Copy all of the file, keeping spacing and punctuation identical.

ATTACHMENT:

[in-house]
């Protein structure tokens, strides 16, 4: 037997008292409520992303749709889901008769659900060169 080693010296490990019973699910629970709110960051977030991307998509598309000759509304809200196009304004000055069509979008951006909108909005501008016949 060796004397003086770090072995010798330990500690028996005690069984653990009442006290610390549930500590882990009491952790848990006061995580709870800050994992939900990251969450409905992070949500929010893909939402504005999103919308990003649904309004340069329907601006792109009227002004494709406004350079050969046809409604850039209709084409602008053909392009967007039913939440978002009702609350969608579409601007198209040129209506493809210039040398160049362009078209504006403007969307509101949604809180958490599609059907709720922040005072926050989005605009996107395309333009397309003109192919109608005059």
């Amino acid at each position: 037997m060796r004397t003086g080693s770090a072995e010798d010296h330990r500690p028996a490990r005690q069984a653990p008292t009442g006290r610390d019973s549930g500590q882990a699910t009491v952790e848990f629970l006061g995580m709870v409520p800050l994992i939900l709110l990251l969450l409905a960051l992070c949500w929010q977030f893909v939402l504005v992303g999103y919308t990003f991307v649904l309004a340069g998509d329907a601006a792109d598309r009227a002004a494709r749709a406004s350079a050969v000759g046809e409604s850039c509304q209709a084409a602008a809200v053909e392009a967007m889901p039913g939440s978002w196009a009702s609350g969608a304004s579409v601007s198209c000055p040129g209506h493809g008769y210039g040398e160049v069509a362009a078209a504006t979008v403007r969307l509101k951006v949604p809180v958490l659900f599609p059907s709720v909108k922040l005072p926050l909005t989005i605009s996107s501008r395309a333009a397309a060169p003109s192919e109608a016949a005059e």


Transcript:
[in-house]
């Protein structure tokens, strides 16, 4: 037997008292409520992303749709889901008769659900060169 080693010296490990019973699910629970709110960051977030991307998509598309000759509304809200196009304004000055069509979008951006909108909005501008016949 060796004397003086770090072995010798330990500690028996005690069984653990009442006290610390549930500590882990009491952790848990006061995580709870800050994992939900990251969450409905992070949500929010893909939402504005999103919308990003649904309004340069329907601006792109009227002004494709406004350079050969046809409604850039209709084409602008053909392009967007039913939440978002009702609350969608579409601007198209040129209506493809210039040398160049362009078209504006403007969307509101949604809180958490599609059907709720922040005072926050989005605009996107395309333009397309003109192919109608005059």
């Amino acid at each position: 037997m060796r004397t003086g080693s770090a072995e010798d010296h330990r500690p028996a490990r005690q069984a653990p008292t009442g006290r610390d019973s549930g500590q882990a699910t009491v952790e848990f629970l006061g995580m709870v409520p800050l994992i939900l709110l990251l969450l409905a960051l992070c949500w929010q977030f893909v939402l504005v992303g999103y919308t990003f991307v649904l309004a340069g998509d329907a601006a792109d598309r009227a002004a494709r749709a406004s350079a050969v000759g046809e409604s850039c509304q209709a084409a602008a809200v053909e392009a967007m889901p039913g939440s978002w196009a009702s609350g969608a304004s579409v601007s198209c000055p040129g209506h493809g008769y210039g040398e160049v069509a362009a078209a504006t979008v403007r969307l509101k951006v949604p809180v958490l659900f599609p059907s709720v909108k922040l005072p926050l909005t989005i605009s996107s501008r395309a333009a397309a060169p003109s192919e109608a016949a005059e």